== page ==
Millersburg resident said he is honored to have his design selected to be the Millersburg 2007 Bicentennial logo
By Sarah Troutman
Millersburg resident Chris Dietz feels it an honor to have his design chosen for the Millersburg 2007 Bicentennial logo.
“When I read the advertisement announcing the need for submissions, I immediately began working on ideas,” Dietz said.
He’s always had an interest in history and thought it would be “really cool to be a part of the town’s history.”
Thus, work on the design began.
The slogan “Celebrating 200 years and the future begins with us” was to be visible, and Dietz said he considered it an interesting challenge: merging the past with a sense of the contemporary.
Dietz said he originally tried utilizing traditional Millersburg images of the train station, the ferry, the bandstand, and the swinging bridge, but when he tried to fit them all in, “the balance wasn’t right, it was too busy,” he said.
“Because the gazebo and ferry are more popular with out-of-towners” they remained in the submitted image, Dietz said.
Dietz decided to use an oval, based on the many modern oval-shaped vehicle stickers identifying favorite vacation destinations, like the outer Banks (OBX).
Just what MAWT wanted. This, along with contemporary lettering choices, gave his submission the modern look that was hoped for by the Millersburg Area Working Together executive committee.
The executive committee tapped into the experience of local artist Jim Stutzman and Millersburg Area School District art teacher Ann Koppenhaver for their comments on the seven logo submissions that the committee received from various people.
The artists gave feedback concerning color, balance, and the blending of styles for the winning entry, said Lorena Lemons, secretary for the executive committee.
MAWT now owns the slogan and Dietz’s submission.
It was used on a recent borough newsletter and on a float in the Memorial Day parade.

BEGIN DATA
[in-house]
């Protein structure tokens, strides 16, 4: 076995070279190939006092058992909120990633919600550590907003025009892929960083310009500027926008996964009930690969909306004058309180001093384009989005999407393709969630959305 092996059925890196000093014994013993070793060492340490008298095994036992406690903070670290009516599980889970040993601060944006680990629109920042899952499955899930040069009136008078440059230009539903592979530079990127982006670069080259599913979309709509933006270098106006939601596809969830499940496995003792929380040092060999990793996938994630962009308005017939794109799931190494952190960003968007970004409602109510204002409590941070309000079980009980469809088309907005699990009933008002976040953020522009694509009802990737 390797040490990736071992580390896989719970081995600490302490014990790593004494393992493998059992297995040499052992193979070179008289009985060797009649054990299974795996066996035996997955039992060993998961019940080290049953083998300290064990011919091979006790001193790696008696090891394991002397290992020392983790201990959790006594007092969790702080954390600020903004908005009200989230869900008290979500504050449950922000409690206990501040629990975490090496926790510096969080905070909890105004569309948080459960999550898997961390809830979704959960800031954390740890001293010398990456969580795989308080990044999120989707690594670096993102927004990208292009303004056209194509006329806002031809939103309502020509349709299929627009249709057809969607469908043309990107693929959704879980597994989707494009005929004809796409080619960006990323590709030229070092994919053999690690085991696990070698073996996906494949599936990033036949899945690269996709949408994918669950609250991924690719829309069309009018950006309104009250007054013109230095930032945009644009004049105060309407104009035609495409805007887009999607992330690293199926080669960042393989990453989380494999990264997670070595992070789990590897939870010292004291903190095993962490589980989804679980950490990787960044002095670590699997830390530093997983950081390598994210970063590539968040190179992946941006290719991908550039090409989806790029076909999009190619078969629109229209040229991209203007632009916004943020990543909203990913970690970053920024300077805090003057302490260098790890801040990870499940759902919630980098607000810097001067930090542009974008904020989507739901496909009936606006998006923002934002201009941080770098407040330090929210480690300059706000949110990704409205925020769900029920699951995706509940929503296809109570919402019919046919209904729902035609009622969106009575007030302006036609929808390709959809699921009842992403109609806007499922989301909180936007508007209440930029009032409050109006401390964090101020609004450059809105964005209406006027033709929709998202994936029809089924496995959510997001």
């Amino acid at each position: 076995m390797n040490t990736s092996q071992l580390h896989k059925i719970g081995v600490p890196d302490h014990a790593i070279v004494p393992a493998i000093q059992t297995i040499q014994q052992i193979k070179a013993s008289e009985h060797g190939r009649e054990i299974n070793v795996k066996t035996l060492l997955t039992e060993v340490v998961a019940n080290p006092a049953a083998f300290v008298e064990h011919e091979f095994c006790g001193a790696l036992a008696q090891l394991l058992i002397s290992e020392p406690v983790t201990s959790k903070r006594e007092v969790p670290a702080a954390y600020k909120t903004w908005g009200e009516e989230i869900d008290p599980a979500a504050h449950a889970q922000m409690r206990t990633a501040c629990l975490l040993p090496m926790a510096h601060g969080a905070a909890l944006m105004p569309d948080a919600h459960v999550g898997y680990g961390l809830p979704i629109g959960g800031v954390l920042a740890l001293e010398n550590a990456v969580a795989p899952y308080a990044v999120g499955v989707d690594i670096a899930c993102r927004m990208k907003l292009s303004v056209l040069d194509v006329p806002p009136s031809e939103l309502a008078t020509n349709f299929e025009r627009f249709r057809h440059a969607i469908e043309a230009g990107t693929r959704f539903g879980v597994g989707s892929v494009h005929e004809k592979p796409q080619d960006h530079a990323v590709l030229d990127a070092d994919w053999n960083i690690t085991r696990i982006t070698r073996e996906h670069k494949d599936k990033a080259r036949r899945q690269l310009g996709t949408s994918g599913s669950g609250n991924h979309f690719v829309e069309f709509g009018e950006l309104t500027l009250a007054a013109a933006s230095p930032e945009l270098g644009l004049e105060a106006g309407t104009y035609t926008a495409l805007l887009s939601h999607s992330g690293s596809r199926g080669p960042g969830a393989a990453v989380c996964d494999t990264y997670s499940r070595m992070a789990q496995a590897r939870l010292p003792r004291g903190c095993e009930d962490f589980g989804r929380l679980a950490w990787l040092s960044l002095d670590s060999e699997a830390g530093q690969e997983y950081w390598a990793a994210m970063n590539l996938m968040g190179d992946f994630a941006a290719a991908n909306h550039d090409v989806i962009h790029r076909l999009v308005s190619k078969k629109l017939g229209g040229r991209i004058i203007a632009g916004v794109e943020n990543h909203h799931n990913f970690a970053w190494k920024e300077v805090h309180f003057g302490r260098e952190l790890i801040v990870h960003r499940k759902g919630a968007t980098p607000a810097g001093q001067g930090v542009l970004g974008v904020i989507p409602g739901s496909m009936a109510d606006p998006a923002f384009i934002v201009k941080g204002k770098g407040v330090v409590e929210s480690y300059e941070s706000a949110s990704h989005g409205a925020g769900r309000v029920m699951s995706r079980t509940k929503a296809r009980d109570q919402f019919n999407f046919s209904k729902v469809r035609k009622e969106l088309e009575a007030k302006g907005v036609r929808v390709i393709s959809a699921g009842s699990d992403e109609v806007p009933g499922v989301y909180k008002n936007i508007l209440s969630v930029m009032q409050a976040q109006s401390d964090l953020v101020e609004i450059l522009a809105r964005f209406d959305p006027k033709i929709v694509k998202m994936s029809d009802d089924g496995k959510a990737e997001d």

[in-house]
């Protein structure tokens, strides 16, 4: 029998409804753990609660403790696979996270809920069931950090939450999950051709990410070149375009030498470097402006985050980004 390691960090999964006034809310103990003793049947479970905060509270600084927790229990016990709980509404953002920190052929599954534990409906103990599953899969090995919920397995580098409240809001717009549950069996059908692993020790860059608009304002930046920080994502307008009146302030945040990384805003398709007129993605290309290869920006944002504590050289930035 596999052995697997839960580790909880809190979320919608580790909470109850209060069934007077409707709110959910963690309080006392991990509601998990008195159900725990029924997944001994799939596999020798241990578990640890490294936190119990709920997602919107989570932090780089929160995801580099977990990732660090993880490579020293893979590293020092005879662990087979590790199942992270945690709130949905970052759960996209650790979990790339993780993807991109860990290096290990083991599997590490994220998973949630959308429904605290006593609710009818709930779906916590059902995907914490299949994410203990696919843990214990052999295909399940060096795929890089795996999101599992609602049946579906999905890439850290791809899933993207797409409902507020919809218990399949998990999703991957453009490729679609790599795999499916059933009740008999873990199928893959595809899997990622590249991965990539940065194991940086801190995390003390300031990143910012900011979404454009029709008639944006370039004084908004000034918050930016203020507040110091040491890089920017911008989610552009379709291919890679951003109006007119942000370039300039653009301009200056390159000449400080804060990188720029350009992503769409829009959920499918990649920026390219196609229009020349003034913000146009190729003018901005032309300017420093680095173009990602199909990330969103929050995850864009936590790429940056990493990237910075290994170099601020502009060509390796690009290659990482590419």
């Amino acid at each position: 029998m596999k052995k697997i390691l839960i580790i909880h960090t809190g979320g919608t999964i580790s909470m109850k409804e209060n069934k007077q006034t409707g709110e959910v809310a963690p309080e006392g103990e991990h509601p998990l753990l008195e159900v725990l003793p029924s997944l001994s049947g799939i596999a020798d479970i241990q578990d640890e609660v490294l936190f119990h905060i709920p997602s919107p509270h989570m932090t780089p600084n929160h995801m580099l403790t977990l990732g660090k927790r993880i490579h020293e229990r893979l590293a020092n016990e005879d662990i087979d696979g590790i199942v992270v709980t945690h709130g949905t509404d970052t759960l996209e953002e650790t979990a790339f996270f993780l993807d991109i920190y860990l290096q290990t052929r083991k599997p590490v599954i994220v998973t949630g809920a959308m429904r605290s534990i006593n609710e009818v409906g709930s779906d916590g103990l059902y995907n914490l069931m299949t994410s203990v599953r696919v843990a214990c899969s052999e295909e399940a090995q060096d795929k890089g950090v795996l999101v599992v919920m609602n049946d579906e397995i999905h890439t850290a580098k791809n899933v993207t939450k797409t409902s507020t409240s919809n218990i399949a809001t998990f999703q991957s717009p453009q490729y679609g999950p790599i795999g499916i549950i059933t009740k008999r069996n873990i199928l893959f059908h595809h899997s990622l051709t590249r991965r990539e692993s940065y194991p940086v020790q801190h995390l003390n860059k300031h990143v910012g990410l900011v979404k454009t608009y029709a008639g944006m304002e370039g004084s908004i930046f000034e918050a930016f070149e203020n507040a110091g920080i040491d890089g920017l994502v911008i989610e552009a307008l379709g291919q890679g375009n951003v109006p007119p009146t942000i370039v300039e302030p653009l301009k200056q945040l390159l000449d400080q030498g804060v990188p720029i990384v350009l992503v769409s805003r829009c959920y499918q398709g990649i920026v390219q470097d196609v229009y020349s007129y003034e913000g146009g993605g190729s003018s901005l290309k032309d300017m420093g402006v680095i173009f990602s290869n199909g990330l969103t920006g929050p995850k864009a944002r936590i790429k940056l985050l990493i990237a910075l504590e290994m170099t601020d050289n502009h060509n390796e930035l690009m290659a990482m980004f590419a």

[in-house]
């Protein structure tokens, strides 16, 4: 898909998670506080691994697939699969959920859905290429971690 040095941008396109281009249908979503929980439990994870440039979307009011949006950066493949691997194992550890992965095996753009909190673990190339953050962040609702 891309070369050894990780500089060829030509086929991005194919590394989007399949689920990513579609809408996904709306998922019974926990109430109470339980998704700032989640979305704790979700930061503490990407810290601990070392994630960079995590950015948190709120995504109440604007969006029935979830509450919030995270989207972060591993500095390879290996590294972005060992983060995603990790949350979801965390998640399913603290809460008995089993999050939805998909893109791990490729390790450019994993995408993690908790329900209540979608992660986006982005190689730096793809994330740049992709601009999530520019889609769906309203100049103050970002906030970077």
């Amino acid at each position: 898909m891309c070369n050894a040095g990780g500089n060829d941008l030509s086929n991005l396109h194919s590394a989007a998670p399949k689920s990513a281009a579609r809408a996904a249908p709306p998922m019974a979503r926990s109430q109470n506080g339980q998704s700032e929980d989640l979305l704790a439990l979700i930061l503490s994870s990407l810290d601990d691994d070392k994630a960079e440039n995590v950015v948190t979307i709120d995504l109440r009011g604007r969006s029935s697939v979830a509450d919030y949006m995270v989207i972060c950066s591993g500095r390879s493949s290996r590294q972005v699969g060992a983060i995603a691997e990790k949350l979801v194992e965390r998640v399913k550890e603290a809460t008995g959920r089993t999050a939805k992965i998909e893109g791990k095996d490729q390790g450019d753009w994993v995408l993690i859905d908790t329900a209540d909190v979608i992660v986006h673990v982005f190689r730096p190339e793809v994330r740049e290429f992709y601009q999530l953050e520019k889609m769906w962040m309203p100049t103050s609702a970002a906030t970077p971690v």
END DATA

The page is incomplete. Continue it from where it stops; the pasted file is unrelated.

It is displayed currently at The Gallery on the Square and the public will be seeing more of it in the future as the bicentennial celebration approaches.
Drawn to Millersburg. Dietz, originally from Perry County, has lived in Millersburg for 2 years, having lived formerly in Elizabethville.
He was “drawn to the friendly people here” and has noticed that some of the architecture around town is “pretty amazing,” he said.
Dietz said he appreciates “the feel of Millersburg and the green space of the central plaza, MYO and Seal Park.”
“Design-minded.” From the time he was a child Dietz has been creative, first utilizing Tinker Toys and Legos, advancing ultimately to his tenure of 6 years as mechanical engineer at Dauphin Graphics.
His work there “allows technical aspects of creativity to merge with artistic expression, even while working with sheet metal,” he said.
Dietz has always been “design-minded,” so it was a pleasure to work on the challenge of merging historical images with contemporary design elements for MAWT.
He spent close to 20 hours on his computer-aided design and was not happy until after the eleventh rendition, the one he submitted.
It is now part of Millersburg’s history, just as Dietz desired.
Dietz also dabbles in photography, having taken a class at Harrisburg Area Community College.
His work is available at The Gallery on the Square and is on display for purchase at Polish-n-Style, a salon operated by Kathie Lander on Center Street.